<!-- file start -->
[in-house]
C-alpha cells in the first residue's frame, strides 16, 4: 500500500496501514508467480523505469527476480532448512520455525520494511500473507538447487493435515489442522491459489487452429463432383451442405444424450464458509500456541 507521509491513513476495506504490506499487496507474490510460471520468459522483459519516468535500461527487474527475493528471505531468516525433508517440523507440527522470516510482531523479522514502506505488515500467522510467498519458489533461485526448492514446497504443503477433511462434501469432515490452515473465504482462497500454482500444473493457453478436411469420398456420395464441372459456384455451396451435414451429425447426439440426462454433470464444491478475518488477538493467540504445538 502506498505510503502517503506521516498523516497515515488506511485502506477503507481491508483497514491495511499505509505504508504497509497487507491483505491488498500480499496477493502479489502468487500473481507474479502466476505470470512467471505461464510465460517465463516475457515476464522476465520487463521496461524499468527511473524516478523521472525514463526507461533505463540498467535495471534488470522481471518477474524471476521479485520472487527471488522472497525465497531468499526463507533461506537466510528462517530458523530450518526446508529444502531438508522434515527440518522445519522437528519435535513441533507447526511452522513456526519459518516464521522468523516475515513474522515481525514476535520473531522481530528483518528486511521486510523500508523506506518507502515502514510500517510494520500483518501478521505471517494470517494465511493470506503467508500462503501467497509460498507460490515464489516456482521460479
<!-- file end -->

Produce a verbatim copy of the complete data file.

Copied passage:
[in-house]
C-alpha cells in the first residue's frame, strides 16, 4: 500500500496501514508467480523505469527476480532448512520455525520494511500473507538447487493435515489442522491459489487452429463432383451442405444424450464458509500456541 507521509491513513476495506504490506499487496507474490510460471520468459522483459519516468535500461527487474527475493528471505531468516525433508517440523507440527522470516510482531523479522514502506505488515500467522510467498519458489533461485526448492514446497504443503477433511462434501469432515490452515473465504482462497500454482500444473493457453478436411469420398456420395464441372459456384455451396451435414451429425447426439440426462454433470464444491478475518488477538493467540504445538 502506498505510503502517503506521516498523516497515515488506511485502506477503507481491508483497514491495511499505509505504508504497509497487507491483505491488498500480499496477493502479489502468487500473481507474479502466476505470470512467471505461464510465460517465463516475457515476464522476465520487463521496461524499468527511473524516478523521472525514463526507461533505463540498467535495471534488470522481471518477474524471476521479485520472487527471488522472497525465497531468499526463507533461506537466510528462517530458523530450518526446508529444502531438508522434515527440518522445519522437528519435535513441533507447526511452522513456526519459518516464521522468523516475515513474522515481525514476535520473531522481530528483518528486511521486510523500508523506506518507502515502514510500517510494520500483518501478521505471517494470517494465511493470506503467508500462503501467497509460498507460490515464489516456482521460479